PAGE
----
Comiston Farmhouse to be protected after being saved from demolition
A farmhouse saved from demolition by campaigners will be protected when the site is finally sold on to developers.
Pentland View Close Support Unit in Comiston was shut in January 2015 and put by for sale by the city council. After a planning application that included the farm building being destroyed was rejected – the authority put the site up for sale once again.
At the closing date for bids in July this year, the council had received 11 bids. Councillors were set to agree to appoint Buckley Building UK as the preferred bidder – but the decision was delayed after Thurdsay’s Finance and Resources Committee was adjourned because it ran out of time. The decision will now be taken on Monday, October 22.
The committee is set to agree the transfer to the company, which will retain the main farmhouse building and convert it into four flats. Four detached properties will be developed in the grounds to the rear of the farmhouse.
Labour Cllr Scott Arthur said: “After a long campaign, the local community managed to save Comiston farmhouse from demolition in October of last year. Since that time myself and local residents have been working to secure the future of this important local landmark.
“I am therefore delighted that the council has been able to find a developer who is both willing to retain the farmhouse and offer a substantial sum for the site to the council. Myself and local residents look forward to working with Buckley Building to fully develop their plans.”
Conservative Cllr Jason Rust welcomed closure to the speculation over the future of the community site. He said: “This has been quite a saga and it is disappointing the length of time it has taken to reach this point, but I am pleased with this outcome which is far preferable to the previous proposals for development.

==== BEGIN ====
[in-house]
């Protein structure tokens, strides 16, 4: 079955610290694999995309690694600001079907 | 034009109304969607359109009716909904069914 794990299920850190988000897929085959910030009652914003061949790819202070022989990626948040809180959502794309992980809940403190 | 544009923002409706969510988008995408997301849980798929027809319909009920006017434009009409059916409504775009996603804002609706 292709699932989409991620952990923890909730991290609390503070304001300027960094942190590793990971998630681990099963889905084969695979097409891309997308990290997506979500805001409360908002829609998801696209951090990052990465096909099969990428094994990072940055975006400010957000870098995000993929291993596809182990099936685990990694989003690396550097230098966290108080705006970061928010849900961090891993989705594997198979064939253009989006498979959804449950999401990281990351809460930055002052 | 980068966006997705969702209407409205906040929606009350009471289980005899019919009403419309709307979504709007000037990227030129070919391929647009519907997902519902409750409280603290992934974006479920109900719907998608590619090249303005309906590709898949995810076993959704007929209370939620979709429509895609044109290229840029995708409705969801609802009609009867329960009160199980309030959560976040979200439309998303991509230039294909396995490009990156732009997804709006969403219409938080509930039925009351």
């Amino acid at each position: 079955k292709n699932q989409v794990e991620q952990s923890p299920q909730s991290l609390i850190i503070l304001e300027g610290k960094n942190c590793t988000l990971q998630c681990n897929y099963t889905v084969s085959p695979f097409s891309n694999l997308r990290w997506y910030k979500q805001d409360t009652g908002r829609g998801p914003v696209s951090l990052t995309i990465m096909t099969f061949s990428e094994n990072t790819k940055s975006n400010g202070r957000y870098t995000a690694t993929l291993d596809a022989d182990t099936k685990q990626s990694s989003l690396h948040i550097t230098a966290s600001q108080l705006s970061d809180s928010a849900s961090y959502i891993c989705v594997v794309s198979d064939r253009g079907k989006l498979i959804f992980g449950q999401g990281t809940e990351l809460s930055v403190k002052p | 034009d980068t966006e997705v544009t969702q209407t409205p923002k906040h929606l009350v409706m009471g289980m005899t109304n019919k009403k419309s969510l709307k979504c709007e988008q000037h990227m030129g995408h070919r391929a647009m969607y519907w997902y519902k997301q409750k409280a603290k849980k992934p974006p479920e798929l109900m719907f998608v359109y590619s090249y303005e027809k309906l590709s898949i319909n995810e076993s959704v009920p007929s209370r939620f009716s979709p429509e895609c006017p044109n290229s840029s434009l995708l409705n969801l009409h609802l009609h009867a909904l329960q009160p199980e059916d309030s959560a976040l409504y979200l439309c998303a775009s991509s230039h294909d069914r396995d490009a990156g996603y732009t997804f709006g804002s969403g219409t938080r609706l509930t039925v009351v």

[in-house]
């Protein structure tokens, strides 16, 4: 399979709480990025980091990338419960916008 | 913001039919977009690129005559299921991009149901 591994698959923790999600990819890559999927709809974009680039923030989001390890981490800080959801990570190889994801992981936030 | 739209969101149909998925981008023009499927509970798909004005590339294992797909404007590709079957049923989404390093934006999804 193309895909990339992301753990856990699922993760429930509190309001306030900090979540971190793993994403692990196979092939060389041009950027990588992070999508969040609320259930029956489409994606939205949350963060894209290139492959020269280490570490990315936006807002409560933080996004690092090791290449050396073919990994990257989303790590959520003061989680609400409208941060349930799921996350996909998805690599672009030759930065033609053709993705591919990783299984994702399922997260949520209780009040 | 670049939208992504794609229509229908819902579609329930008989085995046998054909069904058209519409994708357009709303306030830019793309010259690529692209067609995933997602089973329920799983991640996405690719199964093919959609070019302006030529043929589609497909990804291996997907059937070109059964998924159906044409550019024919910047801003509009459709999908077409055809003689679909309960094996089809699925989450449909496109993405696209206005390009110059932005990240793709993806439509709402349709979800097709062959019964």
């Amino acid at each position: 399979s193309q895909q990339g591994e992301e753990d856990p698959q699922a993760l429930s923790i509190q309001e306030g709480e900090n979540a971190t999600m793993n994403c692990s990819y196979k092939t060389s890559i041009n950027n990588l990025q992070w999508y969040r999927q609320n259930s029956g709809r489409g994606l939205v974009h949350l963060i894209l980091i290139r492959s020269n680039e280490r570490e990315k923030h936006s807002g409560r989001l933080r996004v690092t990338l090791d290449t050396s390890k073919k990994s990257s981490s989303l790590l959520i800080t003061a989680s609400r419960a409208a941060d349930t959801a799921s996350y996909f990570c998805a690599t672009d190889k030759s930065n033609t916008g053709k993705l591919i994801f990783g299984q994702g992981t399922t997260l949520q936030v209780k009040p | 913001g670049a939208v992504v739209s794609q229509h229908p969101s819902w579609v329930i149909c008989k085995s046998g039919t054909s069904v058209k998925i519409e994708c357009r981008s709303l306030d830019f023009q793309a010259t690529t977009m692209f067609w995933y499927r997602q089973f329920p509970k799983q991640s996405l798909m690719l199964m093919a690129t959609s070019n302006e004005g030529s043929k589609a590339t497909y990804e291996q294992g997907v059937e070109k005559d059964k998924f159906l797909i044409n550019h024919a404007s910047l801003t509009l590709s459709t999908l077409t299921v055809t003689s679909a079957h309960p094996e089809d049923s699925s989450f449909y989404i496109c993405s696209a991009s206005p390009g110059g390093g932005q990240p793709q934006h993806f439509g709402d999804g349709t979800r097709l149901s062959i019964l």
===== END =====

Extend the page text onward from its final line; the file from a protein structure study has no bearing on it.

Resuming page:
“It is positive that latterly the council has been engaging with the community and the retention of the farmhouse building and the recent tree preservation orders give an added element of protection for the site. I believe the recommended bid is generally compatible with the vicinity.”
It is thought the bid by Buckley Building UK will provide the council with a capital receipt in the region of £1.15 million along with the authority’s corporate property and legal costs being paid by the company.
Last year, plans to knock down the 150-year-old farmhouse, a historic relic of the old Comiston Estate, and build 37 flats was rejected by city councillors.
Developers Chamberlain and Bell appealed the decision in the hope the Scottish Government planning reporter would overturn the decision – but the government’s principal reporter Dan Jackman dismissed the proposal as being contrary to the city’s development plan.